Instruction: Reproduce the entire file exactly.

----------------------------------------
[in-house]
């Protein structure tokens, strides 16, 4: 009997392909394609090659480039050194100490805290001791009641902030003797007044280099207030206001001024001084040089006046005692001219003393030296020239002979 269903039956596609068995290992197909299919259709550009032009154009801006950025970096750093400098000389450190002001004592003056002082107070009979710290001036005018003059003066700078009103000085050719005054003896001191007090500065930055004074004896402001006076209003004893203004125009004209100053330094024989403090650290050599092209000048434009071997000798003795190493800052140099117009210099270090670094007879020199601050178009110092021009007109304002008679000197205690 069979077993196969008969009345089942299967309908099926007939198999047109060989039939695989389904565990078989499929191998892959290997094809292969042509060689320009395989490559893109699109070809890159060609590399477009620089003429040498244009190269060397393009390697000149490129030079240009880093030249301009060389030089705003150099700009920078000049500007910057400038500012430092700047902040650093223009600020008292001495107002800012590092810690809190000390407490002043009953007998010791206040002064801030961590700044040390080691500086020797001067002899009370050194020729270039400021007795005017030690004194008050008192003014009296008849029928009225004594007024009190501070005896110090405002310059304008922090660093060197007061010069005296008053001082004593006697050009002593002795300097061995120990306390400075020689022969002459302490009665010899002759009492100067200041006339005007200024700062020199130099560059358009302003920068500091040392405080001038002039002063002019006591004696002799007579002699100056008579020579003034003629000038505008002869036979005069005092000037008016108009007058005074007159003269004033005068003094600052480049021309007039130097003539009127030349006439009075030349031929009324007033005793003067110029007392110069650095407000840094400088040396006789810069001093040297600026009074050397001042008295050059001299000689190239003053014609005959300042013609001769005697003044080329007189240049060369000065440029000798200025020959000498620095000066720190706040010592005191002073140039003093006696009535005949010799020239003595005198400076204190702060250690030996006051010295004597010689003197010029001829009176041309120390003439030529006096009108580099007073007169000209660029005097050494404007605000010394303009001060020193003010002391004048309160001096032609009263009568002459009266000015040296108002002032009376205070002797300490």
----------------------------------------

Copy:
[in-house]
């Protein structure tokens, strides 16, 4: 009997392909394609090659480039050194100490805290001791009641902030003797007044280099207030206001001024001084040089006046005692001219003393030296020239002979 269903039956596609068995290992197909299919259709550009032009154009801006950025970096750093400098000389450190002001004592003056002082107070009979710290001036005018003059003066700078009103000085050719005054003896001191007090500065930055004074004896402001006076209003004893203004125009004209100053330094024989403090650290050599092209000048434009071997000798003795190493800052140099117009210099270090670094007879020199601050178009110092021009007109304002008679000197205690 069979077993196969008969009345089942299967309908099926007939198999047109060989039939695989389904565990078989499929191998892959290997094809292969042509060689320009395989490559893109699109070809890159060609590399477009620089003429040498244009190269060397393009390697000149490129030079240009880093030249301009060389030089705003150099700009920078000049500007910057400038500012430092700047902040650093223009600020008292001495107002800012590092810690809190000390407490002043009953007998010791206040002064801030961590700044040390080691500086020797001067002899009370050194020729270039400021007795005017030690004194008050008192003014009296008849029928009225004594007024009190501070005896110090405002310059304008922090660093060197007061010069005296008053001082004593006697050009002593002795300097061995120990306390400075020689022969002459302490009665010899002759009492100067200041006339005007200024700062020199130099560059358009302003920068500091040392405080001038002039002063002019006591004696002799007579002699100056008579020579003034003629000038505008002869036979005069005092000037008016108009007058005074007159003269004033005068003094600052480049021309007039130097003539009127030349006439009075030349031929009324007033005793003067110029007392110069650095407000840094400088040396006789810069001093040297600026009074050397001042008295050059001299000689190239003053014609005959300042013609001769005697003044080329007189240049060369000065440029000798200025020959000498620095000066720190706040010592005191002073140039003093006696009535005949010799020239003595005198400076204190702060250690030996006051010295004597010689003197010029001829009176041309120390003439030529006096009108580099007073007169000209660029005097050494404007605000010394303009001060020193003010002391004048309160001096032609009263009568002459009266000015040296108002002032009376205070002797300490």